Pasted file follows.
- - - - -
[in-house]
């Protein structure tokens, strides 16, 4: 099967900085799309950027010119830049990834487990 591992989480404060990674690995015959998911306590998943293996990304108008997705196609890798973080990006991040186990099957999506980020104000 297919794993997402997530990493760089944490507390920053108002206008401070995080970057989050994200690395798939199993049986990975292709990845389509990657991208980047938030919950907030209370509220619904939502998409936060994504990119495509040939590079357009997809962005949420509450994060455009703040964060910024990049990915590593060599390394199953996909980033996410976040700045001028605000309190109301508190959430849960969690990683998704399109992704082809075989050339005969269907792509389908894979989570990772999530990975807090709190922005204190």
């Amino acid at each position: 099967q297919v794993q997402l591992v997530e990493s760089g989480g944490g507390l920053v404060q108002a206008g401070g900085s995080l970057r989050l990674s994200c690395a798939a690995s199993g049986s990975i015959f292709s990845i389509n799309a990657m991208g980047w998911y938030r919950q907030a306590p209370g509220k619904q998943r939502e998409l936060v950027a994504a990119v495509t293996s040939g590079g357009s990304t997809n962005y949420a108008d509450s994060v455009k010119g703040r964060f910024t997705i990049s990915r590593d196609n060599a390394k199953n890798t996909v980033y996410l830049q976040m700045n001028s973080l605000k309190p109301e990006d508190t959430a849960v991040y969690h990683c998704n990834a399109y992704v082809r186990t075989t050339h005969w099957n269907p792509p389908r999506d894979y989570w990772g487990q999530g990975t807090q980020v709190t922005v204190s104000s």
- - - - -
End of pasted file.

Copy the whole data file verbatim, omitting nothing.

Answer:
[in-house]
């Protein structure tokens, strides 16, 4: 099967900085799309950027010119830049990834487990 591992989480404060990674690995015959998911306590998943293996990304108008997705196609890798973080990006991040186990099957999506980020104000 297919794993997402997530990493760089944490507390920053108002206008401070995080970057989050994200690395798939199993049986990975292709990845389509990657991208980047938030919950907030209370509220619904939502998409936060994504990119495509040939590079357009997809962005949420509450994060455009703040964060910024990049990915590593060599390394199953996909980033996410976040700045001028605000309190109301508190959430849960969690990683998704399109992704082809075989050339005969269907792509389908894979989570990772999530990975807090709190922005204190």
């Amino acid at each position: 099967q297919v794993q997402l591992v997530e990493s760089g989480g944490g507390l920053v404060q108002a206008g401070g900085s995080l970057r989050l990674s994200c690395a798939a690995s199993g049986s990975i015959f292709s990845i389509n799309a990657m991208g980047w998911y938030r919950q907030a306590p209370g509220k619904q998943r939502e998409l936060v950027a994504a990119v495509t293996s040939g590079g357009s990304t997809n962005y949420a108008d509450s994060v455009k010119g703040r964060f910024t997705i990049s990915r590593d196609n060599a390394k199953n890798t996909v980033y996410l830049q976040m700045n001028s973080l605000k309190p109301e990006d508190t959430a849960v991040y969690h990683c998704n990834a399109y992704v082809r186990t075989t050339h005969w099957n269907p792509p389908r999506d894979y989570w990772g487990q999530g990975t807090q980020v709190t922005v204190s104000s």